Story Pillar Exercises

By Amy Deardon
Copyright 2011, All Rights Reserved

The book THE STORY TEMPLATE contains full explanation of terms and procedures described in these exercises.

Exercise 1: Similar Stories
List some stories from childhood that you loved. Why did you love them? What sorts of stories do you now read and/or go to the theater to see? What is it that attracts you to them?
As you envision your novel or screenplay name three or so stories that might be similar. If you can, take these books or films off the shelf to quickly review them. What do you like about them: interesting characters, exciting plot, a unique vision of the world? What sorts of story questions are raised? How might your story be similar, and different, to these stories?

Exercise 2: Current Status of Your Story
Write down the current status of your novel or screenplay. Why do you want to create it? How much have you already written, if any? Did you stop, and if so, why? If you have a vivid character or situation as the seed of the idea, put that down. What will happen in your story? Quickly list possible ideas, characters, scenes, or actions you might want to include.

Exercise 3: Premise Preference
Based on your answers to Exercises 1 and 2, write down this sentence:
For the story I’m writing, my premise will be THIS (Plot, Character, Moral, Story World). If you’re not sure, just go with one. This decision is not irrevocable.
Now, rank your second, third, and fourth preferred areas.

Exercise 4: Plot
Often at this stage you’ll have in mind only a plot twist or other brief flash. Not to worry: write down as much as you have. Then brainstorm a little: what might be the ultimate outcome of this situation? What could launch a character to get into this situation in the first place? What might be the ultimate goal being pursued? What might be the main problem(s) to achieving this goal?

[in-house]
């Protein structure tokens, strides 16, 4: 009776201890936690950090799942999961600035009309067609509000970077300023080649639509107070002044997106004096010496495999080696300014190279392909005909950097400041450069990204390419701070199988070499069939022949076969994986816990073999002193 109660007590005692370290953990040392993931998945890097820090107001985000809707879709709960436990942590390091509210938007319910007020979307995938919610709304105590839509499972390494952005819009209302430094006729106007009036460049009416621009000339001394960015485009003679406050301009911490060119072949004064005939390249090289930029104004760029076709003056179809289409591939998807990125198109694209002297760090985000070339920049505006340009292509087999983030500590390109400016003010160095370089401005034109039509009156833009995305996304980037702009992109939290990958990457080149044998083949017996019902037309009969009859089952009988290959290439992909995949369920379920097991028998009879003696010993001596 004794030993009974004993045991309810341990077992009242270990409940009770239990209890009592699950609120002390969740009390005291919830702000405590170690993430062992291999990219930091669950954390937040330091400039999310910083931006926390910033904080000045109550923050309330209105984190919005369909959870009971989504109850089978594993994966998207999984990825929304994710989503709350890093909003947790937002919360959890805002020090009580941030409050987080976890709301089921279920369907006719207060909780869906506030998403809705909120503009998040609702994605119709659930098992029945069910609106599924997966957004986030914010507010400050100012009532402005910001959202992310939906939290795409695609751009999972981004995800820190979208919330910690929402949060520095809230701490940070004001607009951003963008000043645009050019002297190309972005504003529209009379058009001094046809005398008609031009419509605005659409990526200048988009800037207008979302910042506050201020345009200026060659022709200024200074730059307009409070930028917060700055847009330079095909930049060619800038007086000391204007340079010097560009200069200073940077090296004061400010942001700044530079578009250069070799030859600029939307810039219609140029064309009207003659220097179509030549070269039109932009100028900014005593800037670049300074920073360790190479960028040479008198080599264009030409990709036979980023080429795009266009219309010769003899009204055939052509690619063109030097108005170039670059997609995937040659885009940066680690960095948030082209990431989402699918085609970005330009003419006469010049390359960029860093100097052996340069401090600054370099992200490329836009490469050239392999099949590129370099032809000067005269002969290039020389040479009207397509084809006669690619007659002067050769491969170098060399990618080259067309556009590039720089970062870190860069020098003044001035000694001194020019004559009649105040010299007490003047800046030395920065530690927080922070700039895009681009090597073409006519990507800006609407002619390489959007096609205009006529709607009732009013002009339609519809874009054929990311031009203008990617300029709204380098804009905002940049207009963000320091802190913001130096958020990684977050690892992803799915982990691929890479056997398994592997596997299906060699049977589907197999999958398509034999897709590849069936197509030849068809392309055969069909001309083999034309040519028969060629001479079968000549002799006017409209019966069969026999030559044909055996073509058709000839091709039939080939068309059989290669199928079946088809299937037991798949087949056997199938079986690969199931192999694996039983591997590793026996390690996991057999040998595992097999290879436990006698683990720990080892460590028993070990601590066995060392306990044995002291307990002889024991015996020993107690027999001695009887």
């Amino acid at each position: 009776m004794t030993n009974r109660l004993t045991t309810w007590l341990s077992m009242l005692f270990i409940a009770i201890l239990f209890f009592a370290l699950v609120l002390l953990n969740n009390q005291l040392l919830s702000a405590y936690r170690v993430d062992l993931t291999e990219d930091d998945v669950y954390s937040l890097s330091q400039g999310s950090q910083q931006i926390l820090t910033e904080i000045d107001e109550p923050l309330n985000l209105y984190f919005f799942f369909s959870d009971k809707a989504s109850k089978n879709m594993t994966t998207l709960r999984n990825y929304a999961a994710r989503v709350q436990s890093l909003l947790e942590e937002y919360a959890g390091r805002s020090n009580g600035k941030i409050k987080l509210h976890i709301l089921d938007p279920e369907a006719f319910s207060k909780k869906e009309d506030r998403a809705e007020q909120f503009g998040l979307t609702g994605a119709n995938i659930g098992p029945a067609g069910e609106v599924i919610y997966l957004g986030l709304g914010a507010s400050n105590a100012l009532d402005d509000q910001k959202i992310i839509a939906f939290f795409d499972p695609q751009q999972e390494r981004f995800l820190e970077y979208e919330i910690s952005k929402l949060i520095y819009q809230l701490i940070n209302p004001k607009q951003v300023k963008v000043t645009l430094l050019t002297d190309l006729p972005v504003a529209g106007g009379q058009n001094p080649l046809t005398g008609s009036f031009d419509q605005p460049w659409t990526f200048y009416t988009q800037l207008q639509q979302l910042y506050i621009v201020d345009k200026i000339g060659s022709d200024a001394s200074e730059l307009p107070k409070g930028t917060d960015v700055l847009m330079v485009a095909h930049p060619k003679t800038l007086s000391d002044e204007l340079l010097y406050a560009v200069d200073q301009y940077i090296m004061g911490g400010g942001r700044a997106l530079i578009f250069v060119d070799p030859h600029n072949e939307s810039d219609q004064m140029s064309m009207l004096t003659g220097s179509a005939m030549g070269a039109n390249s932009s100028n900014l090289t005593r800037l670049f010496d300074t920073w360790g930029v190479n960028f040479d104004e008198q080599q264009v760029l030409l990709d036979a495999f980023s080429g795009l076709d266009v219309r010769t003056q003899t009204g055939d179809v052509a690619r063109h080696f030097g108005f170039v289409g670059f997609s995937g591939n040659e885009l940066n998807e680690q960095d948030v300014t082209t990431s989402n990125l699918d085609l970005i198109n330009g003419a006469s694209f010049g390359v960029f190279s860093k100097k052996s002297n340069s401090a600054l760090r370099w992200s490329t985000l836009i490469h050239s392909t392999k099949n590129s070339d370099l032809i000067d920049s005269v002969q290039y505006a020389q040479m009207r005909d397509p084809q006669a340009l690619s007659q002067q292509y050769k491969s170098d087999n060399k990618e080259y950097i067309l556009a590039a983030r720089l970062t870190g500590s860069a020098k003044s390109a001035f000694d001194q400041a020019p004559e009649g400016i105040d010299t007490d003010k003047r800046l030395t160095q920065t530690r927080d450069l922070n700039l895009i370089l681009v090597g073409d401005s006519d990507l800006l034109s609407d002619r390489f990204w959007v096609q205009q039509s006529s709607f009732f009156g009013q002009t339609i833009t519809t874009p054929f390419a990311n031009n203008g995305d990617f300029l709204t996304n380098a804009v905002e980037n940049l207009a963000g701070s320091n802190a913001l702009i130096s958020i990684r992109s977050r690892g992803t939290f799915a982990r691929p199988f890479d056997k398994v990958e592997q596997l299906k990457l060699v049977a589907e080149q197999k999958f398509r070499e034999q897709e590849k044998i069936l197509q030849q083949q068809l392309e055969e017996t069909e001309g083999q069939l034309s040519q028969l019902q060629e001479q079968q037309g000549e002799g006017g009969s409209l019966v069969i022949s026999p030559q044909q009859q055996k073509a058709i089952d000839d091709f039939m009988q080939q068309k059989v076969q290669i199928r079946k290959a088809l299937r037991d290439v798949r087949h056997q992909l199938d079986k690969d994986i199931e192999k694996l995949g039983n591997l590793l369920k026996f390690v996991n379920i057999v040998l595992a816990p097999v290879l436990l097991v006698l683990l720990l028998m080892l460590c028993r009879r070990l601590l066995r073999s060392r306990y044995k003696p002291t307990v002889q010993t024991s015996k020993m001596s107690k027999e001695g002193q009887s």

Exercise 5: Character
Who are some of the people you’d like to tell your story? Do you have one quirky or troubled personality, or maybe two or more characters who have strained relationships? Are your characters male or female, old or young? Do they have interesting jobs or backgrounds? What makes them unique? Also, plot often suggests certain types of characters. For example, a story about a new invention might need an inventor and/or a thief. A romance requires a man, a woman, and probably a rival. Write down a few ideas for characters.

Exercise 6: Moral
What is the main message you want your reader or viewer to learn from your story? It can be something like “Beware evil masquerading as good,” or even “Bad guys get their comeuppance.” Write down some ideas for your moral.

Exercise 7: Story World
Describe the primary environment(s) in which your story will take place. Put in anything that occurs to you—time and date, social customs, buildings, transportation, food, clothing, technology, etc. Does this world remind you of anything?

Exercise 8: Interlinking Areas
Look at your thoughts for the four story pillars in Exercises 4 through 7. Is there anything you can do to reinforce ideas between them? For example, how might constant rain in the story world reflect a theme of sorrow? How might a plot of a disappearing treasure be contrasted by a stand-out character? Go through your exercises and think about any parallels or contrasts you might be able to draw, then write them down.

Exercise 9: Preliminary Shape
Your ideas right now may be breathtaking, but in order for anyone else to understand you must be able to clearly communicate them. Now that you’ve thought a little about the components that might be in your story, take time to consolidate them.
For this exercise, talk to yourself on paper (or computer screen) about exactly who and what your story is about. Is it primarily a romance or an adventure flick? Are there any important lessons learned? Does it end happily? Your writing may be fragmented and take three or more pages, but don’t worry about putting down a lot of mush. You’re clarifying your thoughts.
At the end, summarize your story in a few coherent sentences.

Exercise 10: One Sentence Story Description or Logline
Write your preliminary logline.

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